In inhomogeneous isotropic regions, S waves can be modeled using the ray method for isotropic media. In inhomogeneous strongly anisotropic regions, the independently propagating qS1 and qS2 waves can similarly be modeled using the ray method for anisotropic media. The latter method does not work properly in inhomogeneous weakly anisotropic regions, however, where the split qS waves couple. The zeroth-order approximation of the quasi-isotropic (QI) approach was designed for just such inhomogeneous weakly anisotropic media, for which neither the ray method for isotropic nor anisotropic media applies.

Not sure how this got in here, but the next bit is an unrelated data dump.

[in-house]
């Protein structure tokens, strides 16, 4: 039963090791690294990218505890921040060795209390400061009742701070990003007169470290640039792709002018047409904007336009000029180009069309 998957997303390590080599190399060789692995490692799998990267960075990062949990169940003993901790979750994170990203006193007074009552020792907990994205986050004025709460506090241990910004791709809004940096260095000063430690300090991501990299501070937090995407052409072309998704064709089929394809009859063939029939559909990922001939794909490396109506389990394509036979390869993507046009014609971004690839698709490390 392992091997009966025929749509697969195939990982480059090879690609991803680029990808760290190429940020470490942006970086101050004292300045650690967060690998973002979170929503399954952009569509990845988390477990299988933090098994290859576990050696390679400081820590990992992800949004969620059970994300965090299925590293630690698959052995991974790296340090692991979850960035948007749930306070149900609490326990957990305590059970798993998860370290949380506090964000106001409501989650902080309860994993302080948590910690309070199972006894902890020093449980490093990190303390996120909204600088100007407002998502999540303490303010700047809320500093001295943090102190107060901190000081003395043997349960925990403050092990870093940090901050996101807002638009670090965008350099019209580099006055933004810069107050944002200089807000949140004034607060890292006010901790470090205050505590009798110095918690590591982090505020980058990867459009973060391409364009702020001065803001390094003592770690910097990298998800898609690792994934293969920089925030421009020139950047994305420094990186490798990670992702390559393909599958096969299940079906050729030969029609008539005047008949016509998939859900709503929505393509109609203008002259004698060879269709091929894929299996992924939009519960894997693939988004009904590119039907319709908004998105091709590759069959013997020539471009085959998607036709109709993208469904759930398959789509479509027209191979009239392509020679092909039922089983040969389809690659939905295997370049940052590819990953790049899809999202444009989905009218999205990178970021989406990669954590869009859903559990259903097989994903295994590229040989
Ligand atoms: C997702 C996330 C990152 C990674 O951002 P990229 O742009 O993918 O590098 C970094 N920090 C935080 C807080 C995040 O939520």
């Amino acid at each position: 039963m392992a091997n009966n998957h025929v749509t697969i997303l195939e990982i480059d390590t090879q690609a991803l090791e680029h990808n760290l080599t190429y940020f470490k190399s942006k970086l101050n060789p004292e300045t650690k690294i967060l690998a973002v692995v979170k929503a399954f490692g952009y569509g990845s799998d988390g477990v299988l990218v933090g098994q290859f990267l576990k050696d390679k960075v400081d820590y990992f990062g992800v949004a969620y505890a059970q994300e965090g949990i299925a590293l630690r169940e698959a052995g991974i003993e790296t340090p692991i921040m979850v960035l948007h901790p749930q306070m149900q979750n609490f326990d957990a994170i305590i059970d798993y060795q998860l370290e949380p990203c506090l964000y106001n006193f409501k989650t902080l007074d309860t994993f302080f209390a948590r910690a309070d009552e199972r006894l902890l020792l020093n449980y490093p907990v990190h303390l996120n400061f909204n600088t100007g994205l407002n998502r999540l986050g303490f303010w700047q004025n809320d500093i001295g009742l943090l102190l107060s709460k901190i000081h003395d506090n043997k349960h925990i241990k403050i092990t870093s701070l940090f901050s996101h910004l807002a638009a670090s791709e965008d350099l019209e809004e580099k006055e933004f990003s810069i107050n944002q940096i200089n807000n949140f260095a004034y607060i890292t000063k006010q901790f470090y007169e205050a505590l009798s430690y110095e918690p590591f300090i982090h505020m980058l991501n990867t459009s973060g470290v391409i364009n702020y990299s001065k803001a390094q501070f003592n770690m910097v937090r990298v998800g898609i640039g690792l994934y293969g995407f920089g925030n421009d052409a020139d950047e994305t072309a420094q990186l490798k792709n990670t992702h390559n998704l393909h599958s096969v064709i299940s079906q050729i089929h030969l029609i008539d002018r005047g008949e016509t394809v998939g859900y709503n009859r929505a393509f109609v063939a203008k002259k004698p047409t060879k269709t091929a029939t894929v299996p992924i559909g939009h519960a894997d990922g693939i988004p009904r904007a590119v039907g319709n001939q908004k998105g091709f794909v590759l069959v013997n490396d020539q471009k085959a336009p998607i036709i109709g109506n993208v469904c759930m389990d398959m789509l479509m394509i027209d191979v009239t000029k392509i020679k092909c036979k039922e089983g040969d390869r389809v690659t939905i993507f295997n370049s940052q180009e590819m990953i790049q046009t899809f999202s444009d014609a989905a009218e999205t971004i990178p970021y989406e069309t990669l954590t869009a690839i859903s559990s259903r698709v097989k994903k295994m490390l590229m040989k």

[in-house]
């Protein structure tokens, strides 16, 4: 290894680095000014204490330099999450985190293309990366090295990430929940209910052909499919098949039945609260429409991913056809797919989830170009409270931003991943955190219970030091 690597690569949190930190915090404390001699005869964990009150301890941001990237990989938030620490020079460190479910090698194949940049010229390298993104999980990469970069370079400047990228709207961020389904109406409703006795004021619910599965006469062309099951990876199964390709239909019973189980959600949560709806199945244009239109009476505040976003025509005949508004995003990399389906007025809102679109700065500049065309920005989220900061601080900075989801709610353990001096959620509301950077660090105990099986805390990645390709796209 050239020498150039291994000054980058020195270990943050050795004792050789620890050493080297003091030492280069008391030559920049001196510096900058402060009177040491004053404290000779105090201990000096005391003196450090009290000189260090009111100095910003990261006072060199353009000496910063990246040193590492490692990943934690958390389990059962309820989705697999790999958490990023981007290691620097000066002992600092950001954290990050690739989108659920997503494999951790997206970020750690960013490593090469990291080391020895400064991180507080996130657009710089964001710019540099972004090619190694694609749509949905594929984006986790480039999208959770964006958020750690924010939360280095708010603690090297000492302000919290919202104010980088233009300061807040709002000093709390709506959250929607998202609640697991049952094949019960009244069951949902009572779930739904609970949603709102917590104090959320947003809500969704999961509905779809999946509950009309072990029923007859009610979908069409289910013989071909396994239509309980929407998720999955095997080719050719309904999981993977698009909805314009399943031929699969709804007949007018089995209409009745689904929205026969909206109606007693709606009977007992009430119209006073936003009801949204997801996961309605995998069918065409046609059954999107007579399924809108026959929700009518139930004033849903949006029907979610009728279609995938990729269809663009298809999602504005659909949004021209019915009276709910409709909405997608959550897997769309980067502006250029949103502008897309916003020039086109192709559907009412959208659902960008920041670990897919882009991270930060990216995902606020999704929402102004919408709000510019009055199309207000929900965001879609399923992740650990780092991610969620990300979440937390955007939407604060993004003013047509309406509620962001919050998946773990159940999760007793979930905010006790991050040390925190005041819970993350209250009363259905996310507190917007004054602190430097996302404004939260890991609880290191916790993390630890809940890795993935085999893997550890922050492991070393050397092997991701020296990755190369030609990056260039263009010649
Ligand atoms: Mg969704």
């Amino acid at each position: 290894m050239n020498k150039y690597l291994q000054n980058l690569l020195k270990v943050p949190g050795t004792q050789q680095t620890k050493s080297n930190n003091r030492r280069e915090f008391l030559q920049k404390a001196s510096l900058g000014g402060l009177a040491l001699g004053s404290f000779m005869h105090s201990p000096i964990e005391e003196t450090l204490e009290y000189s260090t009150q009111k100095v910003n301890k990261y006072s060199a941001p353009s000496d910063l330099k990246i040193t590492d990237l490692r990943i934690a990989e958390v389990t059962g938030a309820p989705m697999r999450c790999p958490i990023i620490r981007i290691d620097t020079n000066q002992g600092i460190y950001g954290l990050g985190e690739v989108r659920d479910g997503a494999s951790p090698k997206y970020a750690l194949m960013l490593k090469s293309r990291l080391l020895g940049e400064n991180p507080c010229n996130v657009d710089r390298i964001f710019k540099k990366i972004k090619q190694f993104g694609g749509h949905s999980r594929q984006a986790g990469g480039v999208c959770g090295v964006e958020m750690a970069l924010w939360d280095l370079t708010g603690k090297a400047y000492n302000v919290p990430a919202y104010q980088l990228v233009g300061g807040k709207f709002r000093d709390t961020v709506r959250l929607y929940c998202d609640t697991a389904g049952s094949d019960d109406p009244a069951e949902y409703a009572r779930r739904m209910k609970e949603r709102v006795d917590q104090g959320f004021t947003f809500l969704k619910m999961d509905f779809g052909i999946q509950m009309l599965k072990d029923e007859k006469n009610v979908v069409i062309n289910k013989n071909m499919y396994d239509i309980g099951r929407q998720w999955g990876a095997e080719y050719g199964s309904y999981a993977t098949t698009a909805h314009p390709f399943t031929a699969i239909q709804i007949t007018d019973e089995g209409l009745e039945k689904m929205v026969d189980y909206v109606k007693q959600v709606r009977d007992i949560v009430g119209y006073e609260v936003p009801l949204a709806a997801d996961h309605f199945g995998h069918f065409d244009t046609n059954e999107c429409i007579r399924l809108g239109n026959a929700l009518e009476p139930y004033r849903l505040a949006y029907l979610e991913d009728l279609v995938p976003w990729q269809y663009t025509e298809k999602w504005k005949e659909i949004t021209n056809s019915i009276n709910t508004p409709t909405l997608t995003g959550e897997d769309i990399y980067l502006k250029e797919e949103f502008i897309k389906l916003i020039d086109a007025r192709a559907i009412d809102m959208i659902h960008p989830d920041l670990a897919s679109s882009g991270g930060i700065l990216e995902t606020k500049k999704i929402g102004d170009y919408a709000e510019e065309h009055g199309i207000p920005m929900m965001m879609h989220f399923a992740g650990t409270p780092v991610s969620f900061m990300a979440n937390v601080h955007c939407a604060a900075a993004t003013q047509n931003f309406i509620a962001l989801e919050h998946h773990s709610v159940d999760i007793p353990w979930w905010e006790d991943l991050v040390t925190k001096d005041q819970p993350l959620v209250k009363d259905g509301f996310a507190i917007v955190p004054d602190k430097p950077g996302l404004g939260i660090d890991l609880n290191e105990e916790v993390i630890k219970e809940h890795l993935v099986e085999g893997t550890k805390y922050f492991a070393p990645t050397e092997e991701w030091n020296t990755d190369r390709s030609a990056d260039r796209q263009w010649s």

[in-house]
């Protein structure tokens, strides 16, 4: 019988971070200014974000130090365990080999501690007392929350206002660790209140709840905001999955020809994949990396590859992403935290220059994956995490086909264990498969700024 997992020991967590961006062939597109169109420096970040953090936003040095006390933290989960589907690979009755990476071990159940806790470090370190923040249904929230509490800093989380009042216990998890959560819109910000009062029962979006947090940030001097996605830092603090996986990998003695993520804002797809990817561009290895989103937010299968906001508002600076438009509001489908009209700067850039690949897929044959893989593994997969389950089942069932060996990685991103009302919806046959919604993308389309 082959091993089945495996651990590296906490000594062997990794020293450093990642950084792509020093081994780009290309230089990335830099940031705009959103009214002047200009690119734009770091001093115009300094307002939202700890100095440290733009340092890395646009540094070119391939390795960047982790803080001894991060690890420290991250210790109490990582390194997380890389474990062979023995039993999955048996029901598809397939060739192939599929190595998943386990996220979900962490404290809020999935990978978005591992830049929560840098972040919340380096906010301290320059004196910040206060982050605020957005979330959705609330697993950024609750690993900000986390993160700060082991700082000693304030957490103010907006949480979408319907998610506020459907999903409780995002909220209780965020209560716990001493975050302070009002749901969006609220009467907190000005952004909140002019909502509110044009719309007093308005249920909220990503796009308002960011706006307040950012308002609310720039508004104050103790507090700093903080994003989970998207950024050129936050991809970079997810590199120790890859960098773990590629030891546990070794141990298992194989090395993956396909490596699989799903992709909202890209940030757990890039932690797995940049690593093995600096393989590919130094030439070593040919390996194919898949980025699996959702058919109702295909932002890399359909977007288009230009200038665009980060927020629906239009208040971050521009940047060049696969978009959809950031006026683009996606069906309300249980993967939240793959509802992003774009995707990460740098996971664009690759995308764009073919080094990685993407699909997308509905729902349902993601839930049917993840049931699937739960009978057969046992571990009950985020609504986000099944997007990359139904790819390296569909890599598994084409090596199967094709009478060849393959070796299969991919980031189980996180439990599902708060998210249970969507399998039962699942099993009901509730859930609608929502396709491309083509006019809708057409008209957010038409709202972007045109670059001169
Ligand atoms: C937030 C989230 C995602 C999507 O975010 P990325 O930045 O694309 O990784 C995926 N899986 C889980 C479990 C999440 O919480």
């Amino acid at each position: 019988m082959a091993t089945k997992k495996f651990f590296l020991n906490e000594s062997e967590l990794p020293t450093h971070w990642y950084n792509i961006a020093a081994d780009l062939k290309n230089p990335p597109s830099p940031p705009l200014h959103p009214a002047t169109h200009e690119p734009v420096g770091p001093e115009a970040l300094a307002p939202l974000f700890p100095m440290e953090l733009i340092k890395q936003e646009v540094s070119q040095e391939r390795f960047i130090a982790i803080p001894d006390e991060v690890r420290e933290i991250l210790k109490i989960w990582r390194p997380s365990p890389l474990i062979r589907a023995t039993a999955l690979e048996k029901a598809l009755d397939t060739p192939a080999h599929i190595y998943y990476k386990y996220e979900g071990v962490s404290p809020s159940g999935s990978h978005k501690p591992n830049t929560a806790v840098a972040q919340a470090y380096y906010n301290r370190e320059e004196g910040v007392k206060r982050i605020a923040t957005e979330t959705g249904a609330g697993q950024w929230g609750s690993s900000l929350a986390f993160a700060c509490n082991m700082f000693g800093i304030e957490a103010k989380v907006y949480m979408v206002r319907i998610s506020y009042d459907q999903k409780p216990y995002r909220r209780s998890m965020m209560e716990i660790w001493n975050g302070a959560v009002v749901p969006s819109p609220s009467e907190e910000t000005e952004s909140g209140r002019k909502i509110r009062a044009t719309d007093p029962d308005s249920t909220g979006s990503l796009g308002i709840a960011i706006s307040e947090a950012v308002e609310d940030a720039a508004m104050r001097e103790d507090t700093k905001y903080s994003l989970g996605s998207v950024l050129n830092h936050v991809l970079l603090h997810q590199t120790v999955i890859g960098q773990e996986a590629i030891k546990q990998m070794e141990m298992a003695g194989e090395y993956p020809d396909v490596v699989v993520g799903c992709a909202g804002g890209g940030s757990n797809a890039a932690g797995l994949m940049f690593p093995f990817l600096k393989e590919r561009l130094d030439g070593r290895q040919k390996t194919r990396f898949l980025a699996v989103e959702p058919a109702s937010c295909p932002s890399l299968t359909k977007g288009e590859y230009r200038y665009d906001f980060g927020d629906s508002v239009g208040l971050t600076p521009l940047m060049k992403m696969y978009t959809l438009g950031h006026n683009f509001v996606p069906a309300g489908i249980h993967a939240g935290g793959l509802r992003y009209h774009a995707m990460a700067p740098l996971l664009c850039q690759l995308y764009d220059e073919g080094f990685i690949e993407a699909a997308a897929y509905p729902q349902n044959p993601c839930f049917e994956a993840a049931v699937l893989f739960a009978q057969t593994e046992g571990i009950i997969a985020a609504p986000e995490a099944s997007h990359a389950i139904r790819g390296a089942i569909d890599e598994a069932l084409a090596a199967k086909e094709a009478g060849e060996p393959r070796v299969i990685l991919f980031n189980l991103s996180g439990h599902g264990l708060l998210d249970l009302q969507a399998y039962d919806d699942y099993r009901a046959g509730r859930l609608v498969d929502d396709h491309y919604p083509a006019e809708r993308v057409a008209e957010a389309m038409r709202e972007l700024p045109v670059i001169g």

We test the ranges of validity of these three methods using two simple synthetic models. Our results show that the QI approach more than spans the gap between the ray methods: it can be used in isotropic regions (where it reduces to the ray method for isotropic media), in regions of weak anisotropy (where the ray method for anisotropic media does not work properly), and even in regions of moderately strong anisotropy (in which the qS waves decouple and thus could be modeled using the ray method for anisotropic media). A modeling program that switches between these three methods as necessary should be valid for arbitrary-strength anisotropy.